Tangential to the economic development and tourism case but critical to the community is the important role the nonprofit arts and culture sector plays in educational opportunities for public school children, anchoring neighborhoods and business improvement districts with cultural assets, and providing cultural education for residents outside of the highly visible tourism and cultural centers in the central city and beach communities.

Art of Elan is a non-profit that brings classical music to diverse audiences in San Diego. A violinist performs during a 2019 Art of Elan concert.

For example, the city of San Diego also supports neighborhood-based and culturally-specific organizations such as The Front and Sherman Heights Community Center. The Front is a gallery and performance space that is a program of Casa Familiar, a community development organization in San Ysidro that provides affordable senior housing, artist studio spaces, health services, and more. With a view of the border, The Front has evolved into a primary cultural anchor to the binational experience shared by Tijuana and San Diego and a key contemporary art venue for the region. Another example is the Sherman Heights Community Center, which primarily serves San Diego’s Barrio Logan and adjacent areas. The Community Center is a highly-respected community anchor that embeds health and educational services into the cultural life of the neighborhood.

The long-held notion that investing in the nonprofit arts and culture sector guarantees investment in jobs remains true, but today, it is only a portion of the story. That is why the city needed to launch the more comprehensive creative economy analysis: jobs and a changing workforce.

San Diego’s creative economy study revealed that the larger creative sector employs more than 50,000 people, while inducing another 56,000, for a total of nearly 108,000 jobs. San Diego’s creative industries have a ripple effect throughout the entire regional economy, with every job in the creative sector — creative or not — supporting another 1.1 jobs across categories, which is nearly 7 percent of total regional employment. Digital media, entertainment, and publishing and printing make-up nearly two-thirds of the total economic value added by creative industries.

Of the 7,386 firms and organizations that make up the creative economy, the vast majority are small, with staff from one to 19. Importantly, 60 percent of creative firms and organizations routinely hire contractors of all types, from accounting and legal, to creative and artistic talent. In other words, the creative economy is the gig economy at work. Creative firms pick up professional consultants and contractors, as well as independent creative contractors and sole proprietors. Nonprofit arts and culture organizations rely on the creative gig economy for all facets of their work, from teaching artists, museum educators, docents, and communications.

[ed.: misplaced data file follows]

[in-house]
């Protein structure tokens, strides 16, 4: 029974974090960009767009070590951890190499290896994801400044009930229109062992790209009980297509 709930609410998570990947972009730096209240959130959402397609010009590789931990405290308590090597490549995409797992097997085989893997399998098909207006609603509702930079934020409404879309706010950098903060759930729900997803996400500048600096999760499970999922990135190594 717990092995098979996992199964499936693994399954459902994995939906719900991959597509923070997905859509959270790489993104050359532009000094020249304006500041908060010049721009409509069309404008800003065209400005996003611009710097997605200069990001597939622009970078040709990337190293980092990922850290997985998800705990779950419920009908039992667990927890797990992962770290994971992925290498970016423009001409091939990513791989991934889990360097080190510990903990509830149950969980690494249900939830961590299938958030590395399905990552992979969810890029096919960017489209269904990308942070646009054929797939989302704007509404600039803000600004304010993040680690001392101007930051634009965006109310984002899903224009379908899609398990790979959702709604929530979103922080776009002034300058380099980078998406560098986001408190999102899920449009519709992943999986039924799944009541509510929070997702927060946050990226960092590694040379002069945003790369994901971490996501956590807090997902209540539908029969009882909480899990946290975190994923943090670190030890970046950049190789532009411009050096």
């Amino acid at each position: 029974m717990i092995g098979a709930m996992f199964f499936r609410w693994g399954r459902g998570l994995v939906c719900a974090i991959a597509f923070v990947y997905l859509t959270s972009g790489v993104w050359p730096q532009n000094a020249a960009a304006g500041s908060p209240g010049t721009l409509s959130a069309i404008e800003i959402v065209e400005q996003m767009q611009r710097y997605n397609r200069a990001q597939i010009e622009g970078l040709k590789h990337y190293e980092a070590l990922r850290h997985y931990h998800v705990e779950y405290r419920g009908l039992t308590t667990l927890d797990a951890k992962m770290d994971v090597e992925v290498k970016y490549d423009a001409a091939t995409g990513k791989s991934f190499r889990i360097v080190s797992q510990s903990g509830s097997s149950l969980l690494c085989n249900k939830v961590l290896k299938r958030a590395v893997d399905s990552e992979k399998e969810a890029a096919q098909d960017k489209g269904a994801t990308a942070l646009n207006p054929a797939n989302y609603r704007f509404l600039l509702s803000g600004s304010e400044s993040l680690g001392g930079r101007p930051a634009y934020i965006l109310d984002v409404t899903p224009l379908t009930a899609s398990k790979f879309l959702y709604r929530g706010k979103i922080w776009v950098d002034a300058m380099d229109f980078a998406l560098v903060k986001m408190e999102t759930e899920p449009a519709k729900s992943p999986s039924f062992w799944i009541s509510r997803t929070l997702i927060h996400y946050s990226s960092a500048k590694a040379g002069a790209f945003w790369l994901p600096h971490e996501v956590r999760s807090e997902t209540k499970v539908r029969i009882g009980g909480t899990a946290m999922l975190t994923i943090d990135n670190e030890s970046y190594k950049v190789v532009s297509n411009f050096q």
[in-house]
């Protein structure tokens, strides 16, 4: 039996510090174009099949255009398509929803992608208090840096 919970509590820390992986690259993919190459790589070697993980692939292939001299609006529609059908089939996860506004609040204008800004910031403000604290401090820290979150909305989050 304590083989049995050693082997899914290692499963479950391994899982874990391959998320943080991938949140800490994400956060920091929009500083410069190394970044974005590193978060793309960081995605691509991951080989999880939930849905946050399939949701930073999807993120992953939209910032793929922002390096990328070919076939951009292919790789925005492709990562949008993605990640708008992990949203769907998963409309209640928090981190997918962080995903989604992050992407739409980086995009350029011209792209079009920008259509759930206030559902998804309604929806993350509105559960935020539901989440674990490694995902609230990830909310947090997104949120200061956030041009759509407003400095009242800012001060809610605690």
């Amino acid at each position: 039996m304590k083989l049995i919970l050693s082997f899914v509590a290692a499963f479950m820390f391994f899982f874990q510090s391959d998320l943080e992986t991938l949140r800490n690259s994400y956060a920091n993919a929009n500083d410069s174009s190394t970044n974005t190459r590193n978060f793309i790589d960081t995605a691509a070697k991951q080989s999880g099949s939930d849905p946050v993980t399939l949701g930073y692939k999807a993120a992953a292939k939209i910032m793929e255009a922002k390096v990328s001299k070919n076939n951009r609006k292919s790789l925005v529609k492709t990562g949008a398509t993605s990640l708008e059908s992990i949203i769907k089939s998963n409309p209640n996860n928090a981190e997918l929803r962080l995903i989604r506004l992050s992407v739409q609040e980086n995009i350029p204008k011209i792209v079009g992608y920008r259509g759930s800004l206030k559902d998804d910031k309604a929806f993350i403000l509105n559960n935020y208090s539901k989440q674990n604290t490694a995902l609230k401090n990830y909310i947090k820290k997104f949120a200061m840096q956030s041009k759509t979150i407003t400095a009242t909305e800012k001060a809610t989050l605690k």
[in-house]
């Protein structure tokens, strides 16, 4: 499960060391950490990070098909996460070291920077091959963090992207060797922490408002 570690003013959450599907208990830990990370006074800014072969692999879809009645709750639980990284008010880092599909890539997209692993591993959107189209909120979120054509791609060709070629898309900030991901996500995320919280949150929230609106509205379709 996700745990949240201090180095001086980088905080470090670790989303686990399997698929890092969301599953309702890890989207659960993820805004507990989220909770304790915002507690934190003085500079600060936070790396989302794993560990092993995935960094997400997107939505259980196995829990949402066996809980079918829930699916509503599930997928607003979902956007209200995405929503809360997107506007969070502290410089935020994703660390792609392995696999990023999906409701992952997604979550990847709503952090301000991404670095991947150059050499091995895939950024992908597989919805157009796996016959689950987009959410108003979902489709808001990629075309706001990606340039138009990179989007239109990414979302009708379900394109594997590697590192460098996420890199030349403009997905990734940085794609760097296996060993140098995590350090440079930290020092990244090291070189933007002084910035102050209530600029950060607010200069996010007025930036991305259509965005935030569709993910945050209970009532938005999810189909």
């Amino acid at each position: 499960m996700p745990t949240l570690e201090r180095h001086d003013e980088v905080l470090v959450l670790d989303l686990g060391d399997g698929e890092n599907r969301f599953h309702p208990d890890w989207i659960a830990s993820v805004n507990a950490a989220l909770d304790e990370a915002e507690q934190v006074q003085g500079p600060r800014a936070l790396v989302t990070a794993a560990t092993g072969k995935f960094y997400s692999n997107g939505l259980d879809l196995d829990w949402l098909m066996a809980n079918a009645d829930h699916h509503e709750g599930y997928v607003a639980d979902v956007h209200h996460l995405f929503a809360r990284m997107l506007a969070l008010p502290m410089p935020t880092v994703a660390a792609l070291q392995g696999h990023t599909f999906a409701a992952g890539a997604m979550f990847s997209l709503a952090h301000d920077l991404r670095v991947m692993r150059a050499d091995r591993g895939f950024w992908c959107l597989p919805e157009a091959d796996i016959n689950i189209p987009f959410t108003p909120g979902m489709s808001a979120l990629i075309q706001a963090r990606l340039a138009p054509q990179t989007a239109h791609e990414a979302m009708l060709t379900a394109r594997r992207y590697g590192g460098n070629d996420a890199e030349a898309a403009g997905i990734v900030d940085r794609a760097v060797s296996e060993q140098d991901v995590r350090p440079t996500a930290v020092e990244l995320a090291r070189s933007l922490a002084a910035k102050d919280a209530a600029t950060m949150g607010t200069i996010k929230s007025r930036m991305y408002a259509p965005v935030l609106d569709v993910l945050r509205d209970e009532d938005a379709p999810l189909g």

Malashock Dance Company provides dance performances, classes, and educational outreach to thousands of San Diegans each year. Here the Company's modern dancers perform during a dance production.

The city also supports the La Jolla Playhouse, an important regional theatre based on the campus of the University of California at San Diego. Founded in 1947, the Playhouse has produced 84 world premieres, 32 West Coast premieres and eight US premieres, winning hundreds of honors over the years, including the Tony Award for Outstanding Regional Theatre. The Playhouse has sent 33 of its productions to Broadway, making it, along with the Old Globe Theatre, one of the country’s premier local generators of national talent. 

Along with the more than 50 other San Diego nonprofit theaters, the Playhouse relies on a robust local creative economy. Local talent, including production hands, lighting designers, professional dancers and actors, costume designers, choreographers and composers, musicians, set designers, and builders, are a fraction of job types that are hired or contracted to deliver each production. Graphic design intersects with fashion design and videography. Design thinking continues to be integrated into the innovation of technology.

Building and sustaining a cultural and creative ecosystem is a key component to today’s urban economy. With the educational entry point less than many other industries and the average salary for a creative worker at $75,000, a career in the creative workforce is a solid path into the new-economy middle-class. The flexibility of working across sectors, from nonprofit theatre to video production, and software design, reflects the way Americans work. As we move out of the pandemic, both the profit and nonprofit sides of the creative economy will be driven by a creative workforce with even greater skills to reach customers, engage audiences, and reinforce San Diego’s identity as a creative engine.